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Francis Marion Scott
1829 - 1894
Company H, Texas 19th Infantry, Waterhouse's Regiment

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Francis Marion Scott was my Great, Great Grandfather. He was born on April 5, 1829 in Copiah, Mississippi and he died November 11, 1894 at the age of 65 in Marshall, (Scottsville), Harrison County, Texas. Scott got his name from Francis Marion who was a military officer in the Revolutionary War. Francis Marion was an adversary of the British occupation of South Carolina in 1780 and 1781 and was known as the "Swamp Fox" due to his irregular methods of warfare.

Scott was described as 5' 7" tall with fair complexion and dark eyes. He was listed as a Farmer. Scott married Adalaid Elizabeth Webb January 8, 1850 in Marshall, Texas. They had 3 children. He purchased a parcel of land 6 miles East of Marshall, Texas on what is now State Highway 80. This area came to be known and incorporated as Scottsville, Texas.

After the beginning of the War against Northern Aggression, Scott enlisted in the Confederate Army on May 10, 1862 in Minden, Rusk, County Texas and was assigned to Company H, Texas 19th Infantry Regiment. This was to be known as "Waterhouse's Regiment." His enrollment was for the period "Three Years or the War." Scott was 30 yrs. old when he enlisted. Scott was mustered out on February 11, 1864. Records show that Scott was sick in the hospital in January and February 1863 in Pine Bluff, Ark. Records also indicate that Scott was paid $11.00 per month while in the service of The South.

In June 1862, Colonel Waterhouse received orders to march to Little Rock, Ark. from Brig. General E. McCulloch, commander of all units in Northeast Texas. Both battalions, marching at separate times, reached Camp Josephine McDermott near Rondo, Ark. by August 29. The 19th remained in Rondo for more than a month, during which time an outbreak of measles, dysentery, and diarrhea killed 24 men and necessitated leaving 34 sick behind. Toward the end of 1862, McCulloch's eleven regiments and one battalion from Texas, including the nineteenth, were divided into three brigades and placed under the command of Maj, Gen. John G. Walker where they remained for the duration of the war.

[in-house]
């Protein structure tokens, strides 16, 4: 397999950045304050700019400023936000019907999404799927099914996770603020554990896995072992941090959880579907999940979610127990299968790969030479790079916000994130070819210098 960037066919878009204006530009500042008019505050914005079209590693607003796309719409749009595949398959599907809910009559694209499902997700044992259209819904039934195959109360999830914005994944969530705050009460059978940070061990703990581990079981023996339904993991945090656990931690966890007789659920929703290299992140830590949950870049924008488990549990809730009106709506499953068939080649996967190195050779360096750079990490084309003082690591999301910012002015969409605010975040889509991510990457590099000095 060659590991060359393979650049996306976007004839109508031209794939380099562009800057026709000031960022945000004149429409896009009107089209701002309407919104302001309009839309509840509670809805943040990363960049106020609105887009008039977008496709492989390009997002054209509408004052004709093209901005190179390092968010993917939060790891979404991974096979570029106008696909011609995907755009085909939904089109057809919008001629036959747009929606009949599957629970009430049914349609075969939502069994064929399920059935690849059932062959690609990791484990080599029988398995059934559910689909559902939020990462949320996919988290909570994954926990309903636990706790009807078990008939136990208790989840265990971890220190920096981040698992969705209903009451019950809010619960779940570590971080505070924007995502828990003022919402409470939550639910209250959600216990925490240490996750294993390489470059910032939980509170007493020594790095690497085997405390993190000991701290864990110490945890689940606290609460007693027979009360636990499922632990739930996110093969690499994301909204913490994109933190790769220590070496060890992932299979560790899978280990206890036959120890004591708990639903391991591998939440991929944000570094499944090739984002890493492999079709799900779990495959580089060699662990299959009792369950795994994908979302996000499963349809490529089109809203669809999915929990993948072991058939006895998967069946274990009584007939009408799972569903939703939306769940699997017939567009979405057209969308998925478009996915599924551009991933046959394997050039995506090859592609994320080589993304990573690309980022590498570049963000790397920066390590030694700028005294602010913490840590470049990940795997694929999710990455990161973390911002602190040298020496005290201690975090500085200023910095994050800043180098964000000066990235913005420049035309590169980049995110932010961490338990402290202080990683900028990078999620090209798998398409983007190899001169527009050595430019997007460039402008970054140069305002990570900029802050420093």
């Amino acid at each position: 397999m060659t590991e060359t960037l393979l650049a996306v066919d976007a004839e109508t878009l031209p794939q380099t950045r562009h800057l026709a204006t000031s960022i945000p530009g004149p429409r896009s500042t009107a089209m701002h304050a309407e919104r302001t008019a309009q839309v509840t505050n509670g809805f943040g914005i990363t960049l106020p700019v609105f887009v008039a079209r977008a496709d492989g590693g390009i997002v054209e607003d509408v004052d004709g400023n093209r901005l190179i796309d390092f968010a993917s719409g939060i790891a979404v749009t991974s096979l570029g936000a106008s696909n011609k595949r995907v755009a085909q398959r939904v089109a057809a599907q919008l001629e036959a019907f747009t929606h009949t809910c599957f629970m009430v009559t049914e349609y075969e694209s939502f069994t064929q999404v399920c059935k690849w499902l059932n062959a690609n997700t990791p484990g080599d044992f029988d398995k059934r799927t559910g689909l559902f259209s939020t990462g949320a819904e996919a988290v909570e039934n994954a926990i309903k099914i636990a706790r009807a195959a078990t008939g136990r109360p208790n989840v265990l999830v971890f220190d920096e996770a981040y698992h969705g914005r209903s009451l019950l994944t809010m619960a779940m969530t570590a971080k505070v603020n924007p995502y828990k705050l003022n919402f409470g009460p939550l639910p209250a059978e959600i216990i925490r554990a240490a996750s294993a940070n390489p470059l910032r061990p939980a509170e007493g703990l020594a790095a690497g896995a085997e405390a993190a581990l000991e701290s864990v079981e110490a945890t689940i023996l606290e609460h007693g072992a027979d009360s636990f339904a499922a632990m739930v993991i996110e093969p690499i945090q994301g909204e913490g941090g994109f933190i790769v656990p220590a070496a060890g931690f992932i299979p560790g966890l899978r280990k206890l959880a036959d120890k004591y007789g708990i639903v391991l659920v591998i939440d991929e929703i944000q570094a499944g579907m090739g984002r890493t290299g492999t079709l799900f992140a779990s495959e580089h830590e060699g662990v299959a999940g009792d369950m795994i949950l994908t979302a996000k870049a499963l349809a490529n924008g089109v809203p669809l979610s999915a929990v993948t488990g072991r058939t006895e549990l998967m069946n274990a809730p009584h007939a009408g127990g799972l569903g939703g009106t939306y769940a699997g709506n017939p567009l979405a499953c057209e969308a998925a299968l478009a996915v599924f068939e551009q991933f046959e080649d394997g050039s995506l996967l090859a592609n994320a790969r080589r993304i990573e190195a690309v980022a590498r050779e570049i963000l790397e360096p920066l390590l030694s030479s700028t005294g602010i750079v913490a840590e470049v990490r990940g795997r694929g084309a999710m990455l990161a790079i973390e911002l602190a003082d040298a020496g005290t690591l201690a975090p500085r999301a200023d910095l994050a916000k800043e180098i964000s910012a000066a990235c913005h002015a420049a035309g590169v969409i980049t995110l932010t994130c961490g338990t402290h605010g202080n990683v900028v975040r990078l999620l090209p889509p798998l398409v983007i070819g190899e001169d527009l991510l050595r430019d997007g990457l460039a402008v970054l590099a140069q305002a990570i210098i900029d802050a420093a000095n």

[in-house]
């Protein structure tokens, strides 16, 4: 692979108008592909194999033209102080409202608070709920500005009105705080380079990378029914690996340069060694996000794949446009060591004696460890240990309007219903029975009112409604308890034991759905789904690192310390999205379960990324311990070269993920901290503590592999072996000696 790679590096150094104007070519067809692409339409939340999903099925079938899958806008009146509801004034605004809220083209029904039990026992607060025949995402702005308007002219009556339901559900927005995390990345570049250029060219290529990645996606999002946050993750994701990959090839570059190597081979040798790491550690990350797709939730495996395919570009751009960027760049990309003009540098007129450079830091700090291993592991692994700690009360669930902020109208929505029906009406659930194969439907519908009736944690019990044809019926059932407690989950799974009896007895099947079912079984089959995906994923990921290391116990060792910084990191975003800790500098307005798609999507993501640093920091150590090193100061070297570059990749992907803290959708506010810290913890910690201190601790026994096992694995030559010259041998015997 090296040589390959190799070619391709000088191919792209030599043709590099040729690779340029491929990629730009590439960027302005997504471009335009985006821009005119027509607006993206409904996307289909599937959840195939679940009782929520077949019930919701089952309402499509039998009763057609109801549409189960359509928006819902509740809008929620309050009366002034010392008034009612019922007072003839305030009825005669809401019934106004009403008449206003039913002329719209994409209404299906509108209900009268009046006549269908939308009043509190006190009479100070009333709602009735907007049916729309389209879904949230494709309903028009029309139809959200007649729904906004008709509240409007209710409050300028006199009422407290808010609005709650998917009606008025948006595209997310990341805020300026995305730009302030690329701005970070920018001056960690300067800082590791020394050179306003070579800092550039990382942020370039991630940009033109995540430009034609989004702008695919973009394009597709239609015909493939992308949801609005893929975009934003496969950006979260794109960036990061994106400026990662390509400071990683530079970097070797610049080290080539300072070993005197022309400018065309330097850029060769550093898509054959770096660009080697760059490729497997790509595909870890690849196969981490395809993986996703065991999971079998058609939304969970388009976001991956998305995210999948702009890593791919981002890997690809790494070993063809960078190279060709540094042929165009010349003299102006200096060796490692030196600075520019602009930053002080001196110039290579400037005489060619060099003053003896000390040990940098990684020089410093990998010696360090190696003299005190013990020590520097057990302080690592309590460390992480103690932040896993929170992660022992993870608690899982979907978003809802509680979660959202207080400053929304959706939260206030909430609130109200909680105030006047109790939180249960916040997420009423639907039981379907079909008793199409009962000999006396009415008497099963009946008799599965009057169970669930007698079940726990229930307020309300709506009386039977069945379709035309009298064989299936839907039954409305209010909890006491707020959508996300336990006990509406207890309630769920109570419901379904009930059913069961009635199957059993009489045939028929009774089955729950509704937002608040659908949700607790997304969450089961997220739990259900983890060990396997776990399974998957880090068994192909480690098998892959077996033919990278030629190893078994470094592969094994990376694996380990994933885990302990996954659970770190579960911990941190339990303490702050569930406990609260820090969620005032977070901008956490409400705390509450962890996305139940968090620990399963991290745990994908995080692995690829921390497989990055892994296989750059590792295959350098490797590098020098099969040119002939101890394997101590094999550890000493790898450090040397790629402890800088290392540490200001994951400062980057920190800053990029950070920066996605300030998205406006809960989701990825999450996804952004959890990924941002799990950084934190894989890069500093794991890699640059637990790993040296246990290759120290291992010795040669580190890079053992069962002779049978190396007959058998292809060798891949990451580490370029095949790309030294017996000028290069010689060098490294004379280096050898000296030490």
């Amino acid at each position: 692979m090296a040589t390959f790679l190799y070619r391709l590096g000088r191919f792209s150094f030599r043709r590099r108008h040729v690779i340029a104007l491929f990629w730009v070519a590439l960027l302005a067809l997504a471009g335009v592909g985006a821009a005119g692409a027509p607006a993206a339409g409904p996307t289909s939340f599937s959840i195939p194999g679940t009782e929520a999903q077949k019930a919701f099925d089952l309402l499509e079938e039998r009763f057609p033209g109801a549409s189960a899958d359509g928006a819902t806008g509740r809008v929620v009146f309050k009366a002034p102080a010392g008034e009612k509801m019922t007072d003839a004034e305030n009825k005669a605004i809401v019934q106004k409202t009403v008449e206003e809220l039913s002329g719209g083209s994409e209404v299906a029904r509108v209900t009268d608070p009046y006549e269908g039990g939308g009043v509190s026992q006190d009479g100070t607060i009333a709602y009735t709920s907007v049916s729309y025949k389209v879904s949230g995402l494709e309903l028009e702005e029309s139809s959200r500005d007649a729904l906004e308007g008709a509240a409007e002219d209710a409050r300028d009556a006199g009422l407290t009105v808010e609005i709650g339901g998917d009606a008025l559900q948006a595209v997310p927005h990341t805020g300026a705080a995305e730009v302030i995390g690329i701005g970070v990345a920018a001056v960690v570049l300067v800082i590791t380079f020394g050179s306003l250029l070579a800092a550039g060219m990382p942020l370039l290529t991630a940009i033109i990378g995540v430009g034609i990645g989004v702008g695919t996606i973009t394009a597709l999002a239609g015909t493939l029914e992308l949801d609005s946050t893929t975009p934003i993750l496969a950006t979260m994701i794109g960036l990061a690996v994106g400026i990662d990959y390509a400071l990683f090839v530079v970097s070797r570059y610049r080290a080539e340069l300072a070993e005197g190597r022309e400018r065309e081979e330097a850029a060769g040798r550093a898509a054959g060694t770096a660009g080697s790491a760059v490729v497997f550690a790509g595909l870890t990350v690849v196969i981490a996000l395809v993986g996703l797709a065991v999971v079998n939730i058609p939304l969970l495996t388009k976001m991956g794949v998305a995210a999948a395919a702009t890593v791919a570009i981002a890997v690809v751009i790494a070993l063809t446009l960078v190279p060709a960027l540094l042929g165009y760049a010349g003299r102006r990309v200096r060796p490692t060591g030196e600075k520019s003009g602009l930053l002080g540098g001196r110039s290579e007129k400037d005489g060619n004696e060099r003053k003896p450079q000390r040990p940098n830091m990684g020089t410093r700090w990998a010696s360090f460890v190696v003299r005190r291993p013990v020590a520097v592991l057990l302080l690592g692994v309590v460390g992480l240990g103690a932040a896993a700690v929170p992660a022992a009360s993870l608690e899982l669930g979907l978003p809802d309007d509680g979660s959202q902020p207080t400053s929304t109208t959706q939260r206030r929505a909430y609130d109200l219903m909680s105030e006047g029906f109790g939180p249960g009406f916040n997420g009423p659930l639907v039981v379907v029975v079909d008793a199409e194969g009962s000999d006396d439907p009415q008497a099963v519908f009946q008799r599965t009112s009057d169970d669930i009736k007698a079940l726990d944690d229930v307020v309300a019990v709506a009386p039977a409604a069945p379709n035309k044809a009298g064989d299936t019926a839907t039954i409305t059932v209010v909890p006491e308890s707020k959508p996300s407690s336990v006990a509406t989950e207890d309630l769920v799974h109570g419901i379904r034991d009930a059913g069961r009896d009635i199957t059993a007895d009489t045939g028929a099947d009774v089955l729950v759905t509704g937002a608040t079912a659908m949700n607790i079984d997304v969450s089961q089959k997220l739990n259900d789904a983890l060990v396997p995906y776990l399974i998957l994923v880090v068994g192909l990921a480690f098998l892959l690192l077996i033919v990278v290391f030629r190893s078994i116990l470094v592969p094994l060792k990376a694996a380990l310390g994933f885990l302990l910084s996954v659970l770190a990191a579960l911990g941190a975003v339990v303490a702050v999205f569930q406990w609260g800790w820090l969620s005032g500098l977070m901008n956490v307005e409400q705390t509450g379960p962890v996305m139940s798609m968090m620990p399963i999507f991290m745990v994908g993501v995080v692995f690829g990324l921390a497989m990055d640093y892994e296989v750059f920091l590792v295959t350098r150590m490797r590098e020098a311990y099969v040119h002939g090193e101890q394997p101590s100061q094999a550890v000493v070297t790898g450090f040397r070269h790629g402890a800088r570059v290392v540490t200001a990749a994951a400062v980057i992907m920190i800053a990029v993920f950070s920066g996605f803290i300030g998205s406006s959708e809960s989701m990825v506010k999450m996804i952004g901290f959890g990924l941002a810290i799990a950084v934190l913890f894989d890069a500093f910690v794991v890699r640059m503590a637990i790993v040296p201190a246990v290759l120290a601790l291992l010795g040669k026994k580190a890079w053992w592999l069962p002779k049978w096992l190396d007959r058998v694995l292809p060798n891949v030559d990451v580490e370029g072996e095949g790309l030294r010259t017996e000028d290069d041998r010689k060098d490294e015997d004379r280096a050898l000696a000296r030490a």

What came to be known as Walker's Texas Division was the largest individual unit of Texas and the only one from either the North or the South consisting of regiments from a single state in the Civil war. In the first months of 1863, Walker's Texas Division was sent from Vicksburg to northwest Arkansas and back again three times before being ordered to central Louisiana on April 23. There the artillery of the Third Brigade exchanged volleys with a gunboat at Perkins' Landing on May 31, which marked the first military engagement witnessed by the Nineteenth – more than a year after mustering. Because of all the marching and countermarching during six months of 1863, which totaled nearly a thousand miles, Walker's Texans acquired the fitting nickname "Greyhound Division."

The first major engagement of the Nineteenth was at Milliken's Bend on the west side of the Mississippi River. They went on to the Red River Campaign, Mansfield, Pleasant Hill, Jenkins' Ferry and others.

Some of my relatives still live today on and around Scott's home place in Scottsville, Texas. A few of the buildings are still standing that Scott used in his farming operation.

The photo below is a Boot Jack, circa; 1865, that belonged to F.M. Scott. This boot jack is one of only a few items I have from him.

Boot Jack